Tony Travers on why Parliament had to stop Eric Pickles’ cherished reform dead in its tracks
It was never very likely that reducing planning restrictions on home extensions would make much difference to the economy, though the idea was put forward as part of the government’s plans to liberalise the process of generating new construction.
On the other hand, it was also implausible that the policy was going to wreck towns and cities. Yet Parliament has stopped Eric Pickles’ cherished reform in its tracks.
Mr Pickles had said householders could sue councils that blocked extensions built in gardens. Yet last week, it was a very different story, with the secretary of state suing for peace, rather than in the courts. Those who want to extend their homes will have to continue to apply to the council, while neighbours will still be able to object to extensions. Mr Pickles was quoted as saying of the reformed scheme: “Neighbours’ amenity is protected, with the council and councillors acting as independent arbiters.”
This reversal shows how powerful the Mail and Telegraph can be in opposing planning reforms. The Campaign to Protect Rural England and the National Trust are also hugely effective in blocking ministerial efforts to modify the planning system.
Ministers’ populist attack on councils has met its match in the massed ranks of rural lobby groups and the media’s support of householders’ rights to light. Far from being town hall tyrants, councils have become the heroes of the press. There is little support for new or extended buildings which threaten residents’ views, light or fields.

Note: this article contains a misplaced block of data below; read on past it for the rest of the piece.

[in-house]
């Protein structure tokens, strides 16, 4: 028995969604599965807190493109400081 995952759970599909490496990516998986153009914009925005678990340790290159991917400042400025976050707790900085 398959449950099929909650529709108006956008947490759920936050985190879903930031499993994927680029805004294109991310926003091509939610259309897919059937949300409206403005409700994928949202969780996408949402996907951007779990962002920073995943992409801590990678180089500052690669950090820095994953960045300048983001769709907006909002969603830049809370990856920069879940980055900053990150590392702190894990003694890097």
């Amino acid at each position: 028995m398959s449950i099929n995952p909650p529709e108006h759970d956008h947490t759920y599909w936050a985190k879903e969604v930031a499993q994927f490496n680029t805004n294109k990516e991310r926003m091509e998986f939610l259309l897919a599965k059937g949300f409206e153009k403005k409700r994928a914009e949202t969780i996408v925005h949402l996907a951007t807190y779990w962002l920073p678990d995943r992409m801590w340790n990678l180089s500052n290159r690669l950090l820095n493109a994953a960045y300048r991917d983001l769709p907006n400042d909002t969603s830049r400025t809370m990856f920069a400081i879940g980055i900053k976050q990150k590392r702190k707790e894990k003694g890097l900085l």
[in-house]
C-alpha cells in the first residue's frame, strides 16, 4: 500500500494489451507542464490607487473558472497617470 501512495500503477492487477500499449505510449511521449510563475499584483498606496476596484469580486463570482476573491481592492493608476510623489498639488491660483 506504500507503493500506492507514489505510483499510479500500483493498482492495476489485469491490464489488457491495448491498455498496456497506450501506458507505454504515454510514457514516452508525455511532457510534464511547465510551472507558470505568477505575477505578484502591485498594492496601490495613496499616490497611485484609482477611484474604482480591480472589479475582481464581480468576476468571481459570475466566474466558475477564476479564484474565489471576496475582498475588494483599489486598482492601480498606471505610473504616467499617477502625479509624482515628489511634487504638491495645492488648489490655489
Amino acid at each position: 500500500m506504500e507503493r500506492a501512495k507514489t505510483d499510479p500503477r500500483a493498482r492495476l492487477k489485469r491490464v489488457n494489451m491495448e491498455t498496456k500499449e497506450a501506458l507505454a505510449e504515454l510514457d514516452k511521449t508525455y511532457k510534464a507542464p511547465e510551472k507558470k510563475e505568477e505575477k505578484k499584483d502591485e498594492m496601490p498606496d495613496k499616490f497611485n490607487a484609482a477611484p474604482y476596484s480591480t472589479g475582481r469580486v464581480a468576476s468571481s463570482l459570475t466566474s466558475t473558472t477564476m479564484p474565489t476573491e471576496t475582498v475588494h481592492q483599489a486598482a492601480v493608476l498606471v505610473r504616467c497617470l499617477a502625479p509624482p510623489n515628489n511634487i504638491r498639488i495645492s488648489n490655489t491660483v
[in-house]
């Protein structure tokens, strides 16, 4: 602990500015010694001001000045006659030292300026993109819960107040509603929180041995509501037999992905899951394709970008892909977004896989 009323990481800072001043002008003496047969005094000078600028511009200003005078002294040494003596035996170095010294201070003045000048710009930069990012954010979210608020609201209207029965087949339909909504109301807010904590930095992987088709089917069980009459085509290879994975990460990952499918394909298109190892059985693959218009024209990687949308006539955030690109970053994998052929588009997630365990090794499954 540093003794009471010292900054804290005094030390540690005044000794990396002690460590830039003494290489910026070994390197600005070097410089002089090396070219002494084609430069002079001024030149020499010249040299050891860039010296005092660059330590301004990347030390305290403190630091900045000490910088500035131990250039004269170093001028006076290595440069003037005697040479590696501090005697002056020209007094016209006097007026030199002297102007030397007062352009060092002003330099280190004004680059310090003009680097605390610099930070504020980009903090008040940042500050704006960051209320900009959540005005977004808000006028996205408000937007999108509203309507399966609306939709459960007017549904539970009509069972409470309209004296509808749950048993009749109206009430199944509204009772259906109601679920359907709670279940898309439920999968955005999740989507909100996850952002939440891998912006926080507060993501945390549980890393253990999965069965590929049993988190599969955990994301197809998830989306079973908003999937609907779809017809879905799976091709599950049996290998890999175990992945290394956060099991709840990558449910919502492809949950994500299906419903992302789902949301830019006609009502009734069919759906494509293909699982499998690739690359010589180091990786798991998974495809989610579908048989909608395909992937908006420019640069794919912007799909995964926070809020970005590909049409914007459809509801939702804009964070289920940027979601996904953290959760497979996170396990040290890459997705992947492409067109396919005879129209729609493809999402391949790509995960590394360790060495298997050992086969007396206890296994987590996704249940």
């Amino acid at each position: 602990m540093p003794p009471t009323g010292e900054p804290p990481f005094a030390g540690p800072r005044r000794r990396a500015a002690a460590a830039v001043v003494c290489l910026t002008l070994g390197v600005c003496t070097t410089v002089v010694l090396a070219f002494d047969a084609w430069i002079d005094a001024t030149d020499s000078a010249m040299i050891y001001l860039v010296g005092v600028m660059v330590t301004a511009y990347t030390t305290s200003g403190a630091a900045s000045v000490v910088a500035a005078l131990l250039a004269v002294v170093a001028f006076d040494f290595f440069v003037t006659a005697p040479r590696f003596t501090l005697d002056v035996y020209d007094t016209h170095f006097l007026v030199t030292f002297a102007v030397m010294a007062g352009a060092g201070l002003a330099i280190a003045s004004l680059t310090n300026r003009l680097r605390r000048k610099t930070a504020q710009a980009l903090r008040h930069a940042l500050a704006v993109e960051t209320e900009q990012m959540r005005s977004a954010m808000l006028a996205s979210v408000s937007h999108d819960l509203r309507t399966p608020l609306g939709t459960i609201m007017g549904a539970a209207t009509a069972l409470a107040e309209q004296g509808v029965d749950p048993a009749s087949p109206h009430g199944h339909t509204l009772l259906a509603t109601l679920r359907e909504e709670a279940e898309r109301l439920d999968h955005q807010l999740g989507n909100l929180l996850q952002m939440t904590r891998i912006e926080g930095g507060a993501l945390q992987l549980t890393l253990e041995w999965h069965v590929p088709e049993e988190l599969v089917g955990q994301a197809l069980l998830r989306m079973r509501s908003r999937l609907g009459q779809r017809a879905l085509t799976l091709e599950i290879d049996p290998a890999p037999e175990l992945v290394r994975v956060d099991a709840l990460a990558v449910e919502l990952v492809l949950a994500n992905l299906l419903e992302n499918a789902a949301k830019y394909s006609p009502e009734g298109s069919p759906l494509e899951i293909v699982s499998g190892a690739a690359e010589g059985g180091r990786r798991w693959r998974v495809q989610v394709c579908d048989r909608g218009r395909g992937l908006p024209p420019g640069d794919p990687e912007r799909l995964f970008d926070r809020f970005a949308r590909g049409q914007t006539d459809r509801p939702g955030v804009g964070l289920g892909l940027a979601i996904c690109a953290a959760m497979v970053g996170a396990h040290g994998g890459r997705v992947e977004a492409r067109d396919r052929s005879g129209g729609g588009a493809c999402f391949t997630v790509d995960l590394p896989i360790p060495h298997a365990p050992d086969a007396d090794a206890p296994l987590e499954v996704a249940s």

The only way to kick-start construction and build new homes at scale is by concentrating activity in existing towns and cities. Ministers would be better off using their limited political capital to shift resources into older cities to make them more desirable for residents and developers. Such a move would make it more attractive for people to stay in existing urban areas.
No government will assent to much new building on green land: there is not the political confidence in Parliament to defeat those opposed to such a move. As the population and the economy grow, we must prepare for more densely populated cities and redistribute public money to make them liveable. There is no alternative.
Tony Travers, director, Greater London Group, London School of Economics